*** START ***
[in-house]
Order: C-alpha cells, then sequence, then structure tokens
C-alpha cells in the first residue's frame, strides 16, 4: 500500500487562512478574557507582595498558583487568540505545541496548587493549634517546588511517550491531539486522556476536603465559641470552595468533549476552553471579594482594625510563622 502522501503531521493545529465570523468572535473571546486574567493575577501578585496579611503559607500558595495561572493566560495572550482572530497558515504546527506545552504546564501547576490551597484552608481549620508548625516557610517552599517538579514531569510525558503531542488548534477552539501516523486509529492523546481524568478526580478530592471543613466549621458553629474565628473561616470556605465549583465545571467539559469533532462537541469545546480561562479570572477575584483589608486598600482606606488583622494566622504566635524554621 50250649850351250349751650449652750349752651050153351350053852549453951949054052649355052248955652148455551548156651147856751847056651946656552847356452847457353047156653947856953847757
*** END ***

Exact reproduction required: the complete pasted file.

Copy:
[in-house]
Order: C-alpha cells, then sequence, then structure tokens
C-alpha cells in the first residue's frame, strides 16, 4: 500500500487562512478574557507582595498558583487568540505545541496548587493549634517546588511517550491531539486522556476536603465559641470552595468533549476552553471579594482594625510563622 502522501503531521493545529465570523468572535473571546486574567493575577501578585496579611503559607500558595495561572493566560495572550482572530497558515504546527506545552504546564501547576490551597484552608481549620508548625516557610517552599517538579514531569510525558503531542488548534477552539501516523486509529492523546481524568478526580478530592471543613466549621458553629474565628473561616470556605465549583465545571467539559469533532462537541469545546480561562479570572477575584483589608486598600482606606488583622494566622504566635524554621 50250649850351250349751650449652750349752651050153351350053852549453951949054052649355052248955652148455551548156651147856751847056651946656552847356452847457353047156653947856953847757